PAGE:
|Missions: God’s Heart for the World Week 06||
Diversity in Heaven Heaven (Rev. 7:9-14)
|October 26, 2014|
For the Week of October 26, 2014
Purpose: To see the culmination of God’s mission in a global, cross-cultural worship service. Through Abraham and his children of faith, all the nations have indeed been blessed by the saving work of Jesus Christ.
General note. Why does God inform us that people from “every nation, tribe, people and language” will be worshiping together in heaven? God celebrates the diversity of culture and ethnicity—to the point that John’s heavenly vision indicates that we will still have some aspect of ethnic distinction in heaven.
Sermon Principle: “Revelation 7 is the fulfillment of Genesis 12–an unbelievably diverse multitude in unified declaration of God’s heart to redeem a people for His own glory. Salvation belongs to our God!”
This Week’s Resources:
- The Compass Bible Study
- Word Search Answer Key
- Sermon Notes & Discussion Guide FFCA | FFCB
- Passage Guide (all the Scripture referenced in this lesson)
- Lighthouse Leader Study Guide
Do you ever wonder how heaven looks? If a “heavenly vision” (see Revelation 8) is supposed to motivate us to endure and tolerate hardship, what does this vision look like? Are we all playing harps and using our wings to float from cloud to cloud? Is it just a world-without-end choir concert?
The book of Revelation (a.k.a. the Apocalypse) gives us the clearest vision of heaven, even though it’s filled with symbols. Several of the clearest heavenly visions tell us that the work of missions has been accomplished, and the great multicultural family of God has come together to celebrate.
- Looking back at your notes from this week’s sermon, was there anything that particularly caught your attention, challenged or confused you?
- What in the Bible’s teaching on heaven do you understand such that you can say, “This we know for sure about heaven”?
- In thinking about your service to others, either in your own culture or somewhere else in the world, what potential losses do you fear most?
- Jonah’s racism (Jonah 4) prevented him from wanting any Ninevites in heaven. Do you have any such biases? If so, ask God to prepare you for the challenge of the text ahead.
Read the Text (Philippians 2:1-11)
Revelation has had many interpretations over the nineteen hundred or more years since John first wrote these words. Some say the entire book of prophecy was fulfilled in the first century. Others believe it’s futuristic only, targeting the specific events just preceding the end of the world. Still others believe that it represents epochs or eras of Christian history. The only thing that most agree on is that it is a depiction of God’s final victory over evil in human history. Among the testimonies of this victory are the glorious heavenly worship services that John experiences. Our text takes us to one of these worship events. Read Revelation 7:9-14.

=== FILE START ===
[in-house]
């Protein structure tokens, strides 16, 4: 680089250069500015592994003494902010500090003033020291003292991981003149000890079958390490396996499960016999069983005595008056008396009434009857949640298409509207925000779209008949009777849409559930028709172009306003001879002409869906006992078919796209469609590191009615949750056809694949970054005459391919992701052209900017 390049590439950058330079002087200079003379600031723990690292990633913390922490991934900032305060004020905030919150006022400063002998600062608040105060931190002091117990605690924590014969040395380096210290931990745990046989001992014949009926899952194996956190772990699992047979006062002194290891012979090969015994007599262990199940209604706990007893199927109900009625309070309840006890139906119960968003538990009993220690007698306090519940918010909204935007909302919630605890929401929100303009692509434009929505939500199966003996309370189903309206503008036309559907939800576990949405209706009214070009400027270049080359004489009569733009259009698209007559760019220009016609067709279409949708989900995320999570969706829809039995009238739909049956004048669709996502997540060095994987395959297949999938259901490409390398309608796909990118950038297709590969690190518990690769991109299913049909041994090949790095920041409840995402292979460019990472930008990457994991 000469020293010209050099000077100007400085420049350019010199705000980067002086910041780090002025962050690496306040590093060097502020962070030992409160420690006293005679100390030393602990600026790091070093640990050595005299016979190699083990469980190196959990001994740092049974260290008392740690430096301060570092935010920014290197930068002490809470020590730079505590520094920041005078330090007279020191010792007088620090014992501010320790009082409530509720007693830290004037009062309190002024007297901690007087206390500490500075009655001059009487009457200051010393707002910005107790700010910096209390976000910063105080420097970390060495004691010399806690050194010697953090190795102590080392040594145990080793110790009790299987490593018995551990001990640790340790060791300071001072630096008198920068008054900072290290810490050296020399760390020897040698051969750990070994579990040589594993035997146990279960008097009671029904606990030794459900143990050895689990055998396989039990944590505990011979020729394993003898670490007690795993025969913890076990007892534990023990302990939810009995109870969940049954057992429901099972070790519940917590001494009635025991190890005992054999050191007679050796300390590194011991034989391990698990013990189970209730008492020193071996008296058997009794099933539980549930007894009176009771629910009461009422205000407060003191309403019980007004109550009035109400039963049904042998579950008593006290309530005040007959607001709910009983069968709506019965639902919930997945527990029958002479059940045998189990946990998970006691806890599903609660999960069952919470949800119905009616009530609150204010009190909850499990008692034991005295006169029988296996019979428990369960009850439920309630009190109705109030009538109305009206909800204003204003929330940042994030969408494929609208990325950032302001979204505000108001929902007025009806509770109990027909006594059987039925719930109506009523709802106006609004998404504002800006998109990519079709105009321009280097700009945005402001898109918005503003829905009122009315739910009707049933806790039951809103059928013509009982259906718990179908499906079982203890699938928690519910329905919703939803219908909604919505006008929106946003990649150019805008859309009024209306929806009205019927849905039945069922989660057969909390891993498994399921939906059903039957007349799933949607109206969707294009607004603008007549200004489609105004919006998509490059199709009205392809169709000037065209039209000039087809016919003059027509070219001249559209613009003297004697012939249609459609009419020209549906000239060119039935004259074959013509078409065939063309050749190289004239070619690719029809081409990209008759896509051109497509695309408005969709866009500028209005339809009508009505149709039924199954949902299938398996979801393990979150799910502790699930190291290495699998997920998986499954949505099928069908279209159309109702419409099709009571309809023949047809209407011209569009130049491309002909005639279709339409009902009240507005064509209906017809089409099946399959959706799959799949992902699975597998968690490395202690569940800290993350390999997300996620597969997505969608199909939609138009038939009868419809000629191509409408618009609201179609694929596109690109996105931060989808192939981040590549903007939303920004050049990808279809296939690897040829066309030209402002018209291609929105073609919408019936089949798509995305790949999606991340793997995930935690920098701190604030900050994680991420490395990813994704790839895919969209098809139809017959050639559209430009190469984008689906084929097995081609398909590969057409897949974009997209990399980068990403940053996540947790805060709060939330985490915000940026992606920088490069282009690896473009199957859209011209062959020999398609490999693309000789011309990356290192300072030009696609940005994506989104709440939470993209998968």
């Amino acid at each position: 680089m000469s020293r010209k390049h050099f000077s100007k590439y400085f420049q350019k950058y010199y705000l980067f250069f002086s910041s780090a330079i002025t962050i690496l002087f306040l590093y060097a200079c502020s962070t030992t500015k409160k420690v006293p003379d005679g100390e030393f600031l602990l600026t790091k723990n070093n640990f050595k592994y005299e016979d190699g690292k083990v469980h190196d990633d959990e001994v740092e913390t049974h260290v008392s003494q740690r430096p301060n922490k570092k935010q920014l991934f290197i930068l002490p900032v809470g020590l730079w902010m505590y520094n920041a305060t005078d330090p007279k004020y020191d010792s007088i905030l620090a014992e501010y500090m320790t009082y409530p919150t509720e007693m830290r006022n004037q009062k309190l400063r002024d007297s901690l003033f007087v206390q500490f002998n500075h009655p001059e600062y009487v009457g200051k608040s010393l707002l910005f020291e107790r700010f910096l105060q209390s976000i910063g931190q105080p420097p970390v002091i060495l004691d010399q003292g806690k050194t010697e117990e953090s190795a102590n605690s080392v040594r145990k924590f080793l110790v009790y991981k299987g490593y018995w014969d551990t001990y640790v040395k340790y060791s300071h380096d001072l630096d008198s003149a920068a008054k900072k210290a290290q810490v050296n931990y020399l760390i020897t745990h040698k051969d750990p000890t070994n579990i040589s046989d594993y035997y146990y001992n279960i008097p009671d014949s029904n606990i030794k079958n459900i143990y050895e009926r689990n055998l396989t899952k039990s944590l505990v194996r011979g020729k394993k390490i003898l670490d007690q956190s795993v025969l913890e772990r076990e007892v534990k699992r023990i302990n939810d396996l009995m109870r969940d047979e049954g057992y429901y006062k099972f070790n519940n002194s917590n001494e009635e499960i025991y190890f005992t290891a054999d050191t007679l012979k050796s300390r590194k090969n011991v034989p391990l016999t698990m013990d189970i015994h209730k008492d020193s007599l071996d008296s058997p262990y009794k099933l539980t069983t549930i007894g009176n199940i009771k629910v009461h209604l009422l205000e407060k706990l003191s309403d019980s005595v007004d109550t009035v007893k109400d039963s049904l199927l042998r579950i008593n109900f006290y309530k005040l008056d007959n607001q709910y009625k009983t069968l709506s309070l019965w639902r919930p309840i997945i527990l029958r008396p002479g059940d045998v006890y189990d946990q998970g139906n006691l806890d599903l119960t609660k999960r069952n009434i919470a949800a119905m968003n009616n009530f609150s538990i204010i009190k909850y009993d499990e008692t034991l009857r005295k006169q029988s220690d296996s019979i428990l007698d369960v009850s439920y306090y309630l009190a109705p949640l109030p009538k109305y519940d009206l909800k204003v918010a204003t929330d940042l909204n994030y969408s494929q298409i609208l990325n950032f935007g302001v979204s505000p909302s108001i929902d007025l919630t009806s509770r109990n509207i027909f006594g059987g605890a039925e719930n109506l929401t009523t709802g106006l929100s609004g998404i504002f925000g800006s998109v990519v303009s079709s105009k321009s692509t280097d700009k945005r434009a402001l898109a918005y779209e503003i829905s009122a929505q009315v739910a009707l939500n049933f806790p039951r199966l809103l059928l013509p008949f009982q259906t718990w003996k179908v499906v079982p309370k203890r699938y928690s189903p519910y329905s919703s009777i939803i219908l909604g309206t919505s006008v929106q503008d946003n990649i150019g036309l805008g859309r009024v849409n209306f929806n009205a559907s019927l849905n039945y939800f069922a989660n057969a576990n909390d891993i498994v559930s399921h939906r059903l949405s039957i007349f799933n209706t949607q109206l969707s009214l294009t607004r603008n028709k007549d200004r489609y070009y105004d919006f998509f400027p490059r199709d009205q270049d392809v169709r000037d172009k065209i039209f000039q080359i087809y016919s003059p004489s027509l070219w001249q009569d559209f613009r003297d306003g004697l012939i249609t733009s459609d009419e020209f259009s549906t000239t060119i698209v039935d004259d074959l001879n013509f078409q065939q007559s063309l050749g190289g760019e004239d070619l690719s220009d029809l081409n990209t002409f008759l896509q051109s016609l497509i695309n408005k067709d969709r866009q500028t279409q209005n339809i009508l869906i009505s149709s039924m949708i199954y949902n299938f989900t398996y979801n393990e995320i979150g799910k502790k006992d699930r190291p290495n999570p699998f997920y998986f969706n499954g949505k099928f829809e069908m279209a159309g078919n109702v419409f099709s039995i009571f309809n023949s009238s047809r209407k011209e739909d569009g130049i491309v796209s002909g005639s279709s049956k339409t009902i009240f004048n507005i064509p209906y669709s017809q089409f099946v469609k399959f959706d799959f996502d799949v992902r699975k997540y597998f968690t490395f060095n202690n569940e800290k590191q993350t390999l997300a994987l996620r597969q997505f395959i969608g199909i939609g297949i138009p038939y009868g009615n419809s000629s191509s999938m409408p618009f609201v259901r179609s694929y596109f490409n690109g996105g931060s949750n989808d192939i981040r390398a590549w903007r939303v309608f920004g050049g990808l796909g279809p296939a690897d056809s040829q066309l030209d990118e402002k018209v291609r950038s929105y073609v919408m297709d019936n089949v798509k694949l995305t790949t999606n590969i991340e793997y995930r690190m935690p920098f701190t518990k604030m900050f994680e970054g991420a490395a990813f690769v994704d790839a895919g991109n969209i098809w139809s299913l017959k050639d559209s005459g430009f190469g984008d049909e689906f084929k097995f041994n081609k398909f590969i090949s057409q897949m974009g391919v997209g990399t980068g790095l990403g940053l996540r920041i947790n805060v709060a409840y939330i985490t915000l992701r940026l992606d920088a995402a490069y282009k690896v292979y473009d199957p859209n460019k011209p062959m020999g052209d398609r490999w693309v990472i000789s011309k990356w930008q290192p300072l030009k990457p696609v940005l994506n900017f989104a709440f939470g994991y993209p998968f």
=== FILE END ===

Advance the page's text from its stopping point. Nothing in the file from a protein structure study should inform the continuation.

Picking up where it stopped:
- Describe the crowd that John sees.
- Why does the writer emphasize that people from every nation, tribe, people and language are present?
- What would it have felt like to be a part of this crowd?
- Think about worship experiences you have had with people from backgrounds different from yours. What was that like?
- What is their worship song?
- Who is the Lamb (read also Revelation 5:8-10)?
- What are the worshipers wearing, and what do you think this attire symbolizes (v. 14)?
- What have these worshipers endured (vv. 13-14)?
- Analyze the words of the saints’ worship as well as the angels’. How much focus is on who God is, and how much on what God has done for us?
How does this compare with the worship style in your church?
- How do these verses encourage you to endure whatever tribulations and hardships you might be facing?
- Simply put, worship which includes cultural and ethnic diversity previews heaven.
- What does this passage (especially 7:9) say to the church of Jesus Christ today in light of facts like (1) there are over a billion people who have never heard of Jesus Christ, (2) there are still several thousand languages with no written translation of the Bible, and (3) whole ethnic groups (what John calls “peoples” or “tribes”) still have no witnessing church?
Thank God for creating a world of people who love him.
Read Acts 10. This passage shows the struggle of Peter and the early church to accept the reality of a multicultural body of Christ. Read it through noticing the struggle that both parties faced in accepting each other as equals. Take note of the ways that God brought people together through both the miraculous (visions) and the pragmatic (an in-home visit, a meal together and so on).
Look for an opportunity in the next couple of months to worship at a church that is ethnically different from your own. Go participate in a worship service with the prayer, “Lord, give me a taste of heaven today.”